I have recently joined TP and today read your postings. I can empathise so much with your experiences with your Dad, in particular your comment about talking on a parental role. My Dad is alone now and depends on me completely to tell him what he should be doing, when to change his clothes, what to eat etc. When the family visit he listens only to me and follows me if I leave the room. Its very hard to lose that 'father figure'.

    Interesting also to read your comments (reinforced by those replying) about your Dad not liking arguing or fighting in any way. Dad is exactly the same and cannot even tolerate a discussion between family if people disagree, however, lightly.

    What a terribly sad thing AD is. How cruel for people to lose control over their memories and thoughts. My youngest daughter works in the States and he doesn't remember who she is, even though she has only been there for just over a year. My eldest daughter is getting married in July and he refers to her as 'that lady'.

    We have an Enduring Power of Attourney set up. Strangely it has been in place for years and was set up by Dad shortly after Mum died (15 years ago). Its as if he knew what was going to happen to him. However, if it wasn't set up I would have tackled it as I know how difficult things can be without.

    One last thing referring back to your comments about whether your Dad should know. When the consultant did his assessment some weeks ago he actually told Dad outright that he had Alzheimers. I was shocked and so was Dad. He looked as though he had been struck. I stressed all night about how he might be fretting but when I spoke to him the next day he had forgotten all about it (not sure if that was the AD or whether he deliberately ignored it) and insists that there is absolutely nothing wrong with him.

    Something that made me smile.................he has decided that the underpants he is wearing belong to someone he used to work with years ago and he keeps complaining that they are very old fashioned!!! I keep imagining what he would say if this person decides to pay him a visit!

    Chin up - this website is great. Sharing experiences really helps.

    Rosi
     
  12. TED

    TED Registered User

    Sep 14, 2004
    154
    Middlesex
    thanks bruce...

    Good morning all

    I know I have been here before but owing to work and home commitments dont have much time to look in as I would like, but I came back intoday and read this thread, and allowed myself to look back on the past year or so since coming to face Mum's condition.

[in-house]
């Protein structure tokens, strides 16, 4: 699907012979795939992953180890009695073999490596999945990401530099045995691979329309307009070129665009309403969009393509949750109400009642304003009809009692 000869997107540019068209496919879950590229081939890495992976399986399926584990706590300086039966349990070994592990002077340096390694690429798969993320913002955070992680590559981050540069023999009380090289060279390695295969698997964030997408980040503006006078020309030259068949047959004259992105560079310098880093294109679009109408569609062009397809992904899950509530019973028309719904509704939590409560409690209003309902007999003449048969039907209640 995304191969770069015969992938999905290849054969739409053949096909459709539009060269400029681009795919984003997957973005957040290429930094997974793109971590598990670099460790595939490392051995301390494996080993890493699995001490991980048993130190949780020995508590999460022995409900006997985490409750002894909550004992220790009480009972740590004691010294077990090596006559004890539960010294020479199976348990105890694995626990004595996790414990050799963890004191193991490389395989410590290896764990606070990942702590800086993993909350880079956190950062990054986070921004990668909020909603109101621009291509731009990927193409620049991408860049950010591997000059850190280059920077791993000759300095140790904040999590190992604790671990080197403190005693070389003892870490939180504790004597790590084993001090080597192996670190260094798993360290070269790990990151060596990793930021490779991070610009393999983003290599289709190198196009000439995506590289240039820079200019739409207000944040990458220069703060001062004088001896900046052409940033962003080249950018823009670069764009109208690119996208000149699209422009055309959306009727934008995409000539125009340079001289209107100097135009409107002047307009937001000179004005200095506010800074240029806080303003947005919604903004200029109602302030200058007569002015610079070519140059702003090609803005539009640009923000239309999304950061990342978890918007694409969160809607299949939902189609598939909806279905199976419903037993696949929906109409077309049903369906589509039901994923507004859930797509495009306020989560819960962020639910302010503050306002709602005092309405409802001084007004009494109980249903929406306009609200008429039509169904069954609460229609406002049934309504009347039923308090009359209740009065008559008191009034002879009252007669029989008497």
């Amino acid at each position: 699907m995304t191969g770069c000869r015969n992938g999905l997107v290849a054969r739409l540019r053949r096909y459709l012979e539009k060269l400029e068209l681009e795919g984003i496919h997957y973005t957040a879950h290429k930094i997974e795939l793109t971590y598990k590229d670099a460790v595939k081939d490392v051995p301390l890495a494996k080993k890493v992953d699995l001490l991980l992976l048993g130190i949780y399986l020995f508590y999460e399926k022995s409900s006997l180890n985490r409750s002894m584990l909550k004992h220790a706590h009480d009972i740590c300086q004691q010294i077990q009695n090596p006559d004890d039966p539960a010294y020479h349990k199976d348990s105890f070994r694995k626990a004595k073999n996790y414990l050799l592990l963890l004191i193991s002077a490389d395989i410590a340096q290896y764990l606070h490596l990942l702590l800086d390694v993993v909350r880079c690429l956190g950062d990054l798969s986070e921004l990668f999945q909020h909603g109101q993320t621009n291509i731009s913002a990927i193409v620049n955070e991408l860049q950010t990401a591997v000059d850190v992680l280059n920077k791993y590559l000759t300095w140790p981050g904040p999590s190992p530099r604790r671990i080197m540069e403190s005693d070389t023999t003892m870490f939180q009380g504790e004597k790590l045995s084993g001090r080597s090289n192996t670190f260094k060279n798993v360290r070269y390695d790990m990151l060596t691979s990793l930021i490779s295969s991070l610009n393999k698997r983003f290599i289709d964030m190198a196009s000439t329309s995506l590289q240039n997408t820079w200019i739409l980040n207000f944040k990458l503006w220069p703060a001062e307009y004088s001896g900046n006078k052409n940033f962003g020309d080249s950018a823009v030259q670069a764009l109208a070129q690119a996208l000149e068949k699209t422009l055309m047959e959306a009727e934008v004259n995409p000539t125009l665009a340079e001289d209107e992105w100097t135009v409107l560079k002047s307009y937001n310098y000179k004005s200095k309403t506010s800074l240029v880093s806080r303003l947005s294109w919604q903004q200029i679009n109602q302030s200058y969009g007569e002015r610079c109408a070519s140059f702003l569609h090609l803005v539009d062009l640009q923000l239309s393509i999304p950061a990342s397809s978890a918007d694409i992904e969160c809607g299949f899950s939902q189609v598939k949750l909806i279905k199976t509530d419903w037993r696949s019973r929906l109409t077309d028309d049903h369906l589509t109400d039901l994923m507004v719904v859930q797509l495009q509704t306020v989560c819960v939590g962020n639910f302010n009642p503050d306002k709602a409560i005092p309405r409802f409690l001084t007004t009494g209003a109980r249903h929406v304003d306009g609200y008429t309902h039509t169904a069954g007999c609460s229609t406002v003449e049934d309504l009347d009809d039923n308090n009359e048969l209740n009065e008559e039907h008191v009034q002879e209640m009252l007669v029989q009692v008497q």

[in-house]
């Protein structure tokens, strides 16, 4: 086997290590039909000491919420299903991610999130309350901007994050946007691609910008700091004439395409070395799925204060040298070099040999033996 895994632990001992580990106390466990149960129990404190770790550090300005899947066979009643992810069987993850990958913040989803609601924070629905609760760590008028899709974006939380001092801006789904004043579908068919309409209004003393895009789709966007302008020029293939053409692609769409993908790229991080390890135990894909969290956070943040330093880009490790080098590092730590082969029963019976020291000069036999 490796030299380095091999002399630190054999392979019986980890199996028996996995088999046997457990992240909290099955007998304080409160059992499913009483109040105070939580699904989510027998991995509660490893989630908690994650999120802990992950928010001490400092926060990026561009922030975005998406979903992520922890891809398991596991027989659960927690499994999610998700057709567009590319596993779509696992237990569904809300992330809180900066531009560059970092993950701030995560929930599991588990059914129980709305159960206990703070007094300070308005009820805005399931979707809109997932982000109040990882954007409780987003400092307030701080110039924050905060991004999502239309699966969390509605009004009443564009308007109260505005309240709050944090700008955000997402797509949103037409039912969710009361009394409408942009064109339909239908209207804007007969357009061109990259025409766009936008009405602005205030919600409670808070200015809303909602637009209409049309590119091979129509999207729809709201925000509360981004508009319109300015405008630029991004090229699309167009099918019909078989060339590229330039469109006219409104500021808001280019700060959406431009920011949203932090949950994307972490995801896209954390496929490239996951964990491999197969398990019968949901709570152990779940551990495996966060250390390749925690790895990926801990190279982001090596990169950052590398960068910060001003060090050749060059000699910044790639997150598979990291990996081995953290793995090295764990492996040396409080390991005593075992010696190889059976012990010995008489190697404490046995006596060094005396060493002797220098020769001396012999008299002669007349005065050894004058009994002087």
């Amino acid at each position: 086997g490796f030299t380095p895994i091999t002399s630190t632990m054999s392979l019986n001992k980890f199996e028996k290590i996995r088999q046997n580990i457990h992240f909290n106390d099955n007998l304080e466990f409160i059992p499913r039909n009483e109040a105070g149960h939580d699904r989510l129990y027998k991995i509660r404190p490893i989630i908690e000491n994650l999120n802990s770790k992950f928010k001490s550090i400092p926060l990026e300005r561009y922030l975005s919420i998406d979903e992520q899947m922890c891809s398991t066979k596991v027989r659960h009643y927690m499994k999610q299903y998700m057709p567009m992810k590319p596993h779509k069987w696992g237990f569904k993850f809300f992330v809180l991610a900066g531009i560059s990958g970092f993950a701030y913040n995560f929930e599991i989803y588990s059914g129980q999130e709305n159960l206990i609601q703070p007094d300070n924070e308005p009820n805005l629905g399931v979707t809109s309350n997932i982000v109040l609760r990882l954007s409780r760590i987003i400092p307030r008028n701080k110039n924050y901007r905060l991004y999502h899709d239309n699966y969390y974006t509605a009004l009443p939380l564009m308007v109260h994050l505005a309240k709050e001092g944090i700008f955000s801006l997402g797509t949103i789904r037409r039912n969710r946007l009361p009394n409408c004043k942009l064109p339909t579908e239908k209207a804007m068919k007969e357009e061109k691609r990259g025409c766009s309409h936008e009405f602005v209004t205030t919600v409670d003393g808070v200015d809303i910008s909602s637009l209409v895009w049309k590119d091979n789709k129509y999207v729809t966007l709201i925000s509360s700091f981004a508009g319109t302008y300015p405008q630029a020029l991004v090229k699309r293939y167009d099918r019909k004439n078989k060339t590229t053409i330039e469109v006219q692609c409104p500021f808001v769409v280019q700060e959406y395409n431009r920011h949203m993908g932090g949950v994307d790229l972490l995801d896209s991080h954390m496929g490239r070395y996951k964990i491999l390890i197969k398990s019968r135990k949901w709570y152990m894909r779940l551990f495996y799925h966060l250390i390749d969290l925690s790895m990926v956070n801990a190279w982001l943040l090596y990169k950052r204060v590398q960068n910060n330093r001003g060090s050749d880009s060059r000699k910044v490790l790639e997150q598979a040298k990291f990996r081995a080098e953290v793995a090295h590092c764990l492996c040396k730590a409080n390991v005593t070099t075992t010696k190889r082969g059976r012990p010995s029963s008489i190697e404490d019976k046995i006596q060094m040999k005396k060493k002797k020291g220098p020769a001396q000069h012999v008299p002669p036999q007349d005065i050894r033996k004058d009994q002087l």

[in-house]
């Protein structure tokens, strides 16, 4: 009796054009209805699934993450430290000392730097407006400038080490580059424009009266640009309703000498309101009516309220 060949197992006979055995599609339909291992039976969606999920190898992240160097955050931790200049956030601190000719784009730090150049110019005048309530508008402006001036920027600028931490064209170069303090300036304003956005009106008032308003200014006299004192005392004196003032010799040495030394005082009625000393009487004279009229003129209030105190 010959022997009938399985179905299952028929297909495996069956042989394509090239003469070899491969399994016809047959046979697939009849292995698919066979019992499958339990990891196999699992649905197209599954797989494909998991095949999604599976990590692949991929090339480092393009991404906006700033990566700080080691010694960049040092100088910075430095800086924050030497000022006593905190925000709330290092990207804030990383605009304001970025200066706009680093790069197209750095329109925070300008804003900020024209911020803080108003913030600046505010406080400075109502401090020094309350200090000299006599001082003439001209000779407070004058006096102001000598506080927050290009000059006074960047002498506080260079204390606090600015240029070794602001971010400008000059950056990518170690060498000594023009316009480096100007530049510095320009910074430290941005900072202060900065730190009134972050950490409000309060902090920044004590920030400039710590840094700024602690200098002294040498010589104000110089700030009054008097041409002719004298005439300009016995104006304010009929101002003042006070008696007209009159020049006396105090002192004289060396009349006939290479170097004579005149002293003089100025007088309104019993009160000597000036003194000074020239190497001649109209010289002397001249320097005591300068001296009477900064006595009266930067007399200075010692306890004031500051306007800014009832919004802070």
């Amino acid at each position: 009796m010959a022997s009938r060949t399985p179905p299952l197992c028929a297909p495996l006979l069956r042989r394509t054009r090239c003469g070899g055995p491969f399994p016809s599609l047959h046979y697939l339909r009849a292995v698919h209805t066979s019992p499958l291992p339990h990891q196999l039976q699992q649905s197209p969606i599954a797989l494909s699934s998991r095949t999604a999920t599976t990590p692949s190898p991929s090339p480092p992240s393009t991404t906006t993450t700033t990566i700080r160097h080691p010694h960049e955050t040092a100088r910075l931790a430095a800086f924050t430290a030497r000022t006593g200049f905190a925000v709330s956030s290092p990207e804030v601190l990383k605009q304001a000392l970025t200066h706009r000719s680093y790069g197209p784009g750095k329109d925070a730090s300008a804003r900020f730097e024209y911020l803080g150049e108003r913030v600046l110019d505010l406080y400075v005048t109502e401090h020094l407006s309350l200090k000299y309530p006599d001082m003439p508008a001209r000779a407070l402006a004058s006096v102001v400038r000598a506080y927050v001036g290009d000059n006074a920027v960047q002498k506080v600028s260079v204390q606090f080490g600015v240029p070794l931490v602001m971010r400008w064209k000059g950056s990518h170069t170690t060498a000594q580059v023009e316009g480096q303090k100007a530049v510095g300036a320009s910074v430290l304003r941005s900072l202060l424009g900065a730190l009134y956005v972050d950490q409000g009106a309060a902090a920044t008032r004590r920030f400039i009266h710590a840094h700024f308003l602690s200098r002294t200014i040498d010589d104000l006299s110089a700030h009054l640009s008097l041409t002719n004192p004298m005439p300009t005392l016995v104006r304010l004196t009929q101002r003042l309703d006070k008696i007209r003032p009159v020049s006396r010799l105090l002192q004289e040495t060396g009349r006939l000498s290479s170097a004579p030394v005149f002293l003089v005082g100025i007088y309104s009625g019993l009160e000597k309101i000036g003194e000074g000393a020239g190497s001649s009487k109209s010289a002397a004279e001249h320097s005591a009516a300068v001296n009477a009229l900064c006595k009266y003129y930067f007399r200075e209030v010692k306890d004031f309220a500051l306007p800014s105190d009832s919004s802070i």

I'd like to say thanks to Bruce for his open and honest advice and that goes for others too, but having re read this thread again I do believe it answers many of the initial questions a lot of people in our position have. Perhaps someone can arrange to have it permanetly kept near the top of the discussion topics for others to read and gain a simple insight.

    Am aware of the welcome pack and other items, but I just thought this was someone speaking from experience and with understanding for everyone.

    For me Mum is getting worse, and it's a constant struggle for me to balance helping out with getting my own house in order. We are going on a short holiday (hopefully to cornwall, if we get that far?) next month, I will probably be in for more councelling again after that...

    thanks for listening as always
    keep caring, keep sharing

    love light and peace
    TED
     
  13. aowensey

    aowensey Registered User

    Jun 6, 2005
    4
    London
    Hello

    Hello, I'm new today and read your posts with interest. My mother-in-law has poor short term memory and although we have been in contact with her GP, he says he can do nothing as she doesn't recognise she has a problem. We live nearly 200 miles away from her, she lives with my brother - in -law who is not very patient with her and has not pressed the GP to take more action. We try to see her every 6 weeks or so, we visited over the weekend. She was not sure who we were and didn't know which of our children was which. (They are her only 3 grand children) She is 69 and her memory has been deteriorating for at least 4 years. 2 years ago we took her on holiday and she packed her bags to come home evry day. She also has little idea of time and gets up at night, she is unable to make any decisions, she no longer cooks and has not bought any new clothes for several years- previously she bought a new 'wardrobe' each season. Yesterday we wanted to take her out for a drive to the area where she was born and for a meal - she refused to come.